A special treat for stationery geeks, the extraordinary Paul Antonio, scribe

paul antonio scribe

Today’s post is for the stationery geeks and anyone who yearns for the scratchy sound of pen on paper and whose heart beats a little faster when they receive a beautiful hand written letter. Have you noticed how little you are actually writing nowadays? Everything is moving onto a touch screen or keypad. Soon I’m going to have to remind my children what a fountain pen is, the idea of writing a whole letter in one will probably have them rolling around the kitchen in hysterics.

Recently as part of the day job, I interviewed Paul Antonio, a scribe of 30 years who writes with exquisite style on beautiful card and paper for lots of luxury brands. He does heaps of place cards and invitations ( he’s written Anna Wintour’s name more times than he can remember) but also writes on store windows and has even ‘aged’ the signature of a young model to apply to a handbag range.


Watching him work was such a thrill because he is brilliant at what he does (which is why he is in such high demand). He wrote out my name at the end of the interview with one long, flowing movement that was so moving to watch it very nearly made me cry. Not surprisingly he has wise words to say about how important writing by hand is, so here’s a tiny edit of what Paul said concerning the joy of writing by hand…

“Our character comes out in our handwriting. Graphologists, can study our personality from it. When you write, it helps you to think in a very different way. It slows your thoughts down, slows your breathing down, it’s a bit like meditation. if you try writing really fast with an ink pen, it just doesn’t work! So it puts you in a state of mind where you’re thinking more clearly, you’re not rushing things. And that’s something almost magical in today’s busy world. When you watch parents teach their children to write, it’s a really quite wonderful bonding moment.”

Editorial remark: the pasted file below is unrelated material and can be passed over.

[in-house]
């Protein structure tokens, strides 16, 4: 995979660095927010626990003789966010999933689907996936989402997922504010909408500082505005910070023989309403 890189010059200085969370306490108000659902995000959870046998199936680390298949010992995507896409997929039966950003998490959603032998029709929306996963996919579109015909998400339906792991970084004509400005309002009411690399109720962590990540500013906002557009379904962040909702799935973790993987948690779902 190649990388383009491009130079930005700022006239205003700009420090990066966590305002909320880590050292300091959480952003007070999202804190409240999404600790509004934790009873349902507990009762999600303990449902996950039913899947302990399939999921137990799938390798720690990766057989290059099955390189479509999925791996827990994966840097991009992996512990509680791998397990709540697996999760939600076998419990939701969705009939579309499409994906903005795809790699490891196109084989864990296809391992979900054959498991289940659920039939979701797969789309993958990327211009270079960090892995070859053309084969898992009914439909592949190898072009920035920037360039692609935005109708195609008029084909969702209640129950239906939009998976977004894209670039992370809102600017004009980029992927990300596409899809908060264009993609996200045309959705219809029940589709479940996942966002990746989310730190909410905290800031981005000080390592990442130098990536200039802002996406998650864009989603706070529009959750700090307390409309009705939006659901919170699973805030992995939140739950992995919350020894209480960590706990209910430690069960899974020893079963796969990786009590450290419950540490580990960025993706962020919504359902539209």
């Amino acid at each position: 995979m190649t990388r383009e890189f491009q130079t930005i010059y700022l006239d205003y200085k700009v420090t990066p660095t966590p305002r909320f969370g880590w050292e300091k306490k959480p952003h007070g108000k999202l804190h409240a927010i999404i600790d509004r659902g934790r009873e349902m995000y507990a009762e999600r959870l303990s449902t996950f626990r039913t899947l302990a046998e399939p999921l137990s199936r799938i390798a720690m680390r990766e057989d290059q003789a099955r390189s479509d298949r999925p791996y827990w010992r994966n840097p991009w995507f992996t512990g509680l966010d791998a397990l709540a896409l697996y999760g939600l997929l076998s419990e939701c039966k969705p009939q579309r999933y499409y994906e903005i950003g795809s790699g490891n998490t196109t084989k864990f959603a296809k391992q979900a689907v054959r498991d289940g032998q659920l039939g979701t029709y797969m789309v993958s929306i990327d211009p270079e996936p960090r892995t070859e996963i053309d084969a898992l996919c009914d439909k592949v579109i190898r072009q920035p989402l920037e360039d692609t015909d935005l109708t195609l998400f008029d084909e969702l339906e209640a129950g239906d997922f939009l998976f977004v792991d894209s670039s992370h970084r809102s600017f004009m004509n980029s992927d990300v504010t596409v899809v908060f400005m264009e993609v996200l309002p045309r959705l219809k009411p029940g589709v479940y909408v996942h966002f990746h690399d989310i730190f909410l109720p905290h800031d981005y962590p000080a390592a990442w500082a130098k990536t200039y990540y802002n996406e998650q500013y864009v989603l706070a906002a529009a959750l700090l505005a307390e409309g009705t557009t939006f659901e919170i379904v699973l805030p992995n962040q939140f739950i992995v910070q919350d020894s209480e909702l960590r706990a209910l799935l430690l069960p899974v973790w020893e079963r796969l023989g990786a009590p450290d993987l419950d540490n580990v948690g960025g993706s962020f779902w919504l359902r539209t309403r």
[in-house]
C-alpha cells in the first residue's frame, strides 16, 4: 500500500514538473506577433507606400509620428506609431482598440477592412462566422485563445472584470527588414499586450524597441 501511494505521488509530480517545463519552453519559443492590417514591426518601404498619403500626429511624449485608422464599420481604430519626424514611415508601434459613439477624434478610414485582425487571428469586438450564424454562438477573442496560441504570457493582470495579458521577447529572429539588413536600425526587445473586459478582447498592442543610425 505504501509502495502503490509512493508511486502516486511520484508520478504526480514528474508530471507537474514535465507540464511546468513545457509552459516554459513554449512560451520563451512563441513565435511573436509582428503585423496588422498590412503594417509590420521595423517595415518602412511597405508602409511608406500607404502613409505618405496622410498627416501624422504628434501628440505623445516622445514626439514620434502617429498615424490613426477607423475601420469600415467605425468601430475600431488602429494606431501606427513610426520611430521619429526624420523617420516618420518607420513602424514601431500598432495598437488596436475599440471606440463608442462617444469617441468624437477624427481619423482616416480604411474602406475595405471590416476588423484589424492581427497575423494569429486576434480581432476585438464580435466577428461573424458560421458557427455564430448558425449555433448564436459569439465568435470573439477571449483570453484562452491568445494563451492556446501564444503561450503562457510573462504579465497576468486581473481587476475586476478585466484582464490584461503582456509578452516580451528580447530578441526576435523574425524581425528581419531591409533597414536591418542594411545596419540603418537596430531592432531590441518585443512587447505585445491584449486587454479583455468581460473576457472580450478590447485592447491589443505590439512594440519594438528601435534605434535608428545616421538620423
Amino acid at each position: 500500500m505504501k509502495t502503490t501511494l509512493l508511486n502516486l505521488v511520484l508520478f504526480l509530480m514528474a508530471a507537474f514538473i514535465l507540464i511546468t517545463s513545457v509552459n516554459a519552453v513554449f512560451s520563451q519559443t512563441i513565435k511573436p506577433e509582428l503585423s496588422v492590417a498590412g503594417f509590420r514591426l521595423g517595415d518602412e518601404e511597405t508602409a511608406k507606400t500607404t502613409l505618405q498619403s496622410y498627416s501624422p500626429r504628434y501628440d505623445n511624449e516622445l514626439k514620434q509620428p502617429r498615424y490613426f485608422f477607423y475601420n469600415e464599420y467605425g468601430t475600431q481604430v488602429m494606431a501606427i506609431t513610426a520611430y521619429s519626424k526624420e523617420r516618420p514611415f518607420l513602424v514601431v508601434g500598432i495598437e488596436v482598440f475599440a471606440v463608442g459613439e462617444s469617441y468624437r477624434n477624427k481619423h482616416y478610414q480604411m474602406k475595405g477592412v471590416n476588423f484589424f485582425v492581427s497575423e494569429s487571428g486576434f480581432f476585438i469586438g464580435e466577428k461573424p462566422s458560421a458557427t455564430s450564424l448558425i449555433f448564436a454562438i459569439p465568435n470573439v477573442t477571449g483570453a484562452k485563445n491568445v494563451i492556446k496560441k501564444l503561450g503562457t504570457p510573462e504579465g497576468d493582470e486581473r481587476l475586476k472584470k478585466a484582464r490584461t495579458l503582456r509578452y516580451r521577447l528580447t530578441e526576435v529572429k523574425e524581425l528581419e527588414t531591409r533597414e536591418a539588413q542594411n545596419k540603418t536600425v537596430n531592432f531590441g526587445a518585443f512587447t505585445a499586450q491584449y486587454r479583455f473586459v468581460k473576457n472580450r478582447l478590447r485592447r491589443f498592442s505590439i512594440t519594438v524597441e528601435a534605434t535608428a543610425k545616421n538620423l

And why some of us are a bit geeky about writing and stationery…

“Our sense of passion, love and yearning for beautiful handwritten stationery goes back to when lettering first started.  Our society developed because of writing and writing is a seminal part of being a human being. As we learnt how to write, it helped us to develop and grow as a race because of our ability to put our thoughts down in words, to record them.”

So if you are feeling a bit wound up and digitally imprisoned, can I suggest you quietly pick up a fountain pen, find yourself some nice, thick paper and start writing. It’s cheaper than therapy…(although not by much if you visit Liberty’s stationery department….)

To see more of Paul’s amazing work, follow him on instagram -Paul Antonio Attong @pascribe. The interview in full is here




  • Monix says:

    Paul is a complete legend and a true master. I am beyond envious that you interviewed him.
    I read a survey undertaken by the BBC that it is forecast that within 2 generations most children will only be able to write their name- nothing else. Is that not sad? And if you think that’s a bit fanciful how many of your close friends’ handwriting do you recognise?

  • Amanda says:

    Oh Mon, that is a tragic statistic, I can feel a campaign coming on….And Paul is a wonderful person, this week I want to be a scribe….Ax

  • Belinda says:

    I treated myself to a new pen (actually a rollerball that takes normal ink cartridges) only last Friday. I adore it already. I do have a much battered (and beloved) Cross fountain pen that I am using more too (I bought new ink for that at the same time).

    If children really won’t be able to write anything but their names in 2 generations then we are nearing the end of days and this civilisation….

    (cheerful today, that’s me!)

  • Katie says:

    Don’t panic. As a primary teacher we still teach handwriting in all classes and children write the majority of their work buy hand. They use laptops and tablets but unless there is a special need where a computer would support learning, children write more than they word process. We also allow the use of fountain pens in my primary school; as along as children are able to manage them practically (i.e. they do not use a leaky pen as an excuse to wash their hands every 10 seconds….) We also make sure they are are not intimidated by fountain pens as I was a primary school. There are a range of traditional fibre tip pens for them use so they can find a favourite. It is not all doom and gloom in schools.

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